Last night I knelt in front of a butsudan, lit incense, rang a bell, and prayed to my Japanese grandpa who passed away a month ago, almost to the exact week that my father passed away two years ago.
Memories of Jiji-chan grating daikon in his regular seat at the dining table are so vivid. If I close my eyes I can see him walking slowly with the aid of his walking sticks around the park next to my apartment. He was always dressed in a beautiful shirt, a hat, and more often than not, suspenders.
With tears in her eyes, his granddaughter, Satomi-chan told me how he loved three things in life; food, sleeping and Baba-chan.
Baba-chan told me how Jiji-chan would often say 'we should invite Ebony over for dinner' before looking up at my apartment through his bathroom window and then say 'oh, the lights are off so she must be out'. Jiji-chan was like the grandpa I never had.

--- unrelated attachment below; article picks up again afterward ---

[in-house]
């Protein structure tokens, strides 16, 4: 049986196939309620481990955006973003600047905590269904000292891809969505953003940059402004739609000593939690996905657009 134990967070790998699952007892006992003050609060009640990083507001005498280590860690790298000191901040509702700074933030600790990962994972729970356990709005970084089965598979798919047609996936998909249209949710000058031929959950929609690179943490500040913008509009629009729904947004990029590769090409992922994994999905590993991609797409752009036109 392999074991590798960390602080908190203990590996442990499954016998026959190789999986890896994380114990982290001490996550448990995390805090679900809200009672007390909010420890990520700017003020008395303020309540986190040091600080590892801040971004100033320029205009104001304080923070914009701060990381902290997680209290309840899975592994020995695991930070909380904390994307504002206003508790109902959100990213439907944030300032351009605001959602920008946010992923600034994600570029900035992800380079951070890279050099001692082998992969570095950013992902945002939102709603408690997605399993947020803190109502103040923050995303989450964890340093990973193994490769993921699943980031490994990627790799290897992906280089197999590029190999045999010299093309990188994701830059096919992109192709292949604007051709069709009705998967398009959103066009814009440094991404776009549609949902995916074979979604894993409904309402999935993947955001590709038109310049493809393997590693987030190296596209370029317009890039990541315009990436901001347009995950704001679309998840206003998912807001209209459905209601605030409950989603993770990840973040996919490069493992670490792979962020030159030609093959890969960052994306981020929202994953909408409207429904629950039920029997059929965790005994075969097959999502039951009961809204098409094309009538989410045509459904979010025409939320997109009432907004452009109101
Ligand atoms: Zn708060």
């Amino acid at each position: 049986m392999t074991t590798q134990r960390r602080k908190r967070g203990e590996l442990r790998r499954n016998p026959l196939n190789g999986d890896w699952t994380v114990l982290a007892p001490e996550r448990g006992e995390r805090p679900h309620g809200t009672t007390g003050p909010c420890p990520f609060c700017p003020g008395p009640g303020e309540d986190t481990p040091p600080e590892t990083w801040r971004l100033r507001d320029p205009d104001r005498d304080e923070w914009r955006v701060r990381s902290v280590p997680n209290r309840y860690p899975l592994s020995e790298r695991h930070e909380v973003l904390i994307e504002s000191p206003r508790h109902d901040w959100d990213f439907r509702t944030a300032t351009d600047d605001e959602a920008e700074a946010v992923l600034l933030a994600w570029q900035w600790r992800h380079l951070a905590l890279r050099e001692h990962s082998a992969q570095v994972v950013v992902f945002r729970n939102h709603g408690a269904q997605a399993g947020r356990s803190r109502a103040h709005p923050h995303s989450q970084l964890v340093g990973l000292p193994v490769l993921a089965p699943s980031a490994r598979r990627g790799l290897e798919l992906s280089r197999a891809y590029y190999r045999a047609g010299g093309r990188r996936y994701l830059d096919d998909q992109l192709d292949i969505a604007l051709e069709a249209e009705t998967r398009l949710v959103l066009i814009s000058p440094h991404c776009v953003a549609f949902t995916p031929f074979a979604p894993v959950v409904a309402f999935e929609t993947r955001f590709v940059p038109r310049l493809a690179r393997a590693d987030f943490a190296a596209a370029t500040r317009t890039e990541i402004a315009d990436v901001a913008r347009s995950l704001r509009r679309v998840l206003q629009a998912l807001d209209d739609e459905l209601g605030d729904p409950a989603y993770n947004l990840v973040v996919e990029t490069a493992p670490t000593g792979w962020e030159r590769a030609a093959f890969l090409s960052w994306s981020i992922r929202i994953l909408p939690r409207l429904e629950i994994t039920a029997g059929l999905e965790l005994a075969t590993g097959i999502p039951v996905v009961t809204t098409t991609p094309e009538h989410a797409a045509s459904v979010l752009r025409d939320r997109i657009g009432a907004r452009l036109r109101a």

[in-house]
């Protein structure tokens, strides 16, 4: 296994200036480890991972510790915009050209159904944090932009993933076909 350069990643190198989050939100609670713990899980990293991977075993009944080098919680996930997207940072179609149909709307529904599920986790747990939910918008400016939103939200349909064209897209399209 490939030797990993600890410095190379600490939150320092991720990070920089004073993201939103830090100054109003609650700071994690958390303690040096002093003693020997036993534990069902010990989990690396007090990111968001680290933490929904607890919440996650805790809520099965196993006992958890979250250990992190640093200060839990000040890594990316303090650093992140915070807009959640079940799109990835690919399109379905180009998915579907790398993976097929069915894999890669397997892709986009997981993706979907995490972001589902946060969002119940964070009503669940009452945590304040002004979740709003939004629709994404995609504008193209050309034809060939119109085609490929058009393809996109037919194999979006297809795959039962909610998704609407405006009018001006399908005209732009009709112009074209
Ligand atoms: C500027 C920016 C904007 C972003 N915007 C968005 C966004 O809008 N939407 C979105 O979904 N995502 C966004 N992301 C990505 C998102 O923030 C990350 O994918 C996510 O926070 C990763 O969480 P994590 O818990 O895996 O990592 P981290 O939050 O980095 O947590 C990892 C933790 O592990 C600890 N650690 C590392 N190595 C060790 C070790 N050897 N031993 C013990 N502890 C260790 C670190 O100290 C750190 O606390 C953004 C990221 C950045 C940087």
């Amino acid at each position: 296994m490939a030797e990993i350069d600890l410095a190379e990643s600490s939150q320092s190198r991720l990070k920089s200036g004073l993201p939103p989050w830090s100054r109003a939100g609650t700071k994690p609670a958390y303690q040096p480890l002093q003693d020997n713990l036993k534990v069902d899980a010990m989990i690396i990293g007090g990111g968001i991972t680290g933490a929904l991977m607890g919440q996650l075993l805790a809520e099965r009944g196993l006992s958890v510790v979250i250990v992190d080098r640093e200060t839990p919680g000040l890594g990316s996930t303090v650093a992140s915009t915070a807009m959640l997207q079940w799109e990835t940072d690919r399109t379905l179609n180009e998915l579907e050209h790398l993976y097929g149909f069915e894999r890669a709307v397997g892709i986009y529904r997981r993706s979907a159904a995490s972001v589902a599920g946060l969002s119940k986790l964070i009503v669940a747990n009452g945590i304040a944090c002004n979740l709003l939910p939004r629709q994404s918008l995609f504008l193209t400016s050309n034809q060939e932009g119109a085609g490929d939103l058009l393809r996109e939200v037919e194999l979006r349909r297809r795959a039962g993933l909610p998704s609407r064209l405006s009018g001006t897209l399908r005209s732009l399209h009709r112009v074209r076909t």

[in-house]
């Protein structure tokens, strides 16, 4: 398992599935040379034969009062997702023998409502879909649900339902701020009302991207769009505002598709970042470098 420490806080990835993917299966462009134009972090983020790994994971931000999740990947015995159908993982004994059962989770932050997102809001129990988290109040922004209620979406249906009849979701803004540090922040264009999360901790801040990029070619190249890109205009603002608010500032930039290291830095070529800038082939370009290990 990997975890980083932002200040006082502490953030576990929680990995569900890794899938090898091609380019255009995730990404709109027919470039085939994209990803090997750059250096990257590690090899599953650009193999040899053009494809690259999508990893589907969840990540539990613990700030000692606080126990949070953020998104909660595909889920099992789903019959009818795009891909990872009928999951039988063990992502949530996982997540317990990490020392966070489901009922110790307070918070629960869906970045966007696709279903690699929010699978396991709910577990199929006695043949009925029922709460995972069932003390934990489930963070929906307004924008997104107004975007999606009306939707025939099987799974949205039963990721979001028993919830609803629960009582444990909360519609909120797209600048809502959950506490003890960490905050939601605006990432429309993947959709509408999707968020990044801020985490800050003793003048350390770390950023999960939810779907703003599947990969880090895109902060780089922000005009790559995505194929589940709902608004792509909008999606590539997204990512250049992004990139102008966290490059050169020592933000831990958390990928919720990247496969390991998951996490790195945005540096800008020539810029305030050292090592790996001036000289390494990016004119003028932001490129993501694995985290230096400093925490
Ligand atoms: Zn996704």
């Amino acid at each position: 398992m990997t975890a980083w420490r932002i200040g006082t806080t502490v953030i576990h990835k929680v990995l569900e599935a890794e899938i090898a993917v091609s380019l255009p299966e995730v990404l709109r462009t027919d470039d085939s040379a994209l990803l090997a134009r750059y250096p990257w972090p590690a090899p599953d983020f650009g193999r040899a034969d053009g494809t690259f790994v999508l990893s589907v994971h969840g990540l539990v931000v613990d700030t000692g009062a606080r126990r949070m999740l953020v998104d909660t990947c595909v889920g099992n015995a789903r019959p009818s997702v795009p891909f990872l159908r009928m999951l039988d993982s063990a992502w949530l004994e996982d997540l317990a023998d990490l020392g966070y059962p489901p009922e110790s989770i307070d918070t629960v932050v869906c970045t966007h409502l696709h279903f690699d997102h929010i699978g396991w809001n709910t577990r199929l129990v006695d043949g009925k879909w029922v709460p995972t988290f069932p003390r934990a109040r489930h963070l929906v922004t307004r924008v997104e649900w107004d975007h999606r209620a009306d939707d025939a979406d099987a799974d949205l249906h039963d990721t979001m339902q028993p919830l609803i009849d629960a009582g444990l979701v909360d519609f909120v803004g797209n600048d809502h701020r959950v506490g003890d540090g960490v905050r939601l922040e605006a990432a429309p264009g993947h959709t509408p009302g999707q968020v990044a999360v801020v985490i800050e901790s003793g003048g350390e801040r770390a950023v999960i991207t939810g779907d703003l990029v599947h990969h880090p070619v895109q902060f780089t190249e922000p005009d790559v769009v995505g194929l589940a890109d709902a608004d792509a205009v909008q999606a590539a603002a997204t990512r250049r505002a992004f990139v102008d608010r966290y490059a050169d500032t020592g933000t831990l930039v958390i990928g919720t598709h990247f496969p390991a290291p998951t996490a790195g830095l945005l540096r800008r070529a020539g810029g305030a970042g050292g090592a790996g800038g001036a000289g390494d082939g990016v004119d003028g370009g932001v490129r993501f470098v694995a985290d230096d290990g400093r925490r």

Although I promised myself I wouldn't, I cried. We all cried. We offered Jiji-chan wine, beer and Nihon-shu. We looked through photo albums of when Jiji-chan was a teenager. We smelt his fragrance. We held our drinks up and said 'kanpai' to him before he makes his journey to his hometown Aizu.Meeting Jiji-chan was a miracle in my life.
Jiji-chan, the amazing name you were given by the monk upon departing this earth is a testament to the wonderful things you did in this life. You'll never be forgotten Jiji-chan.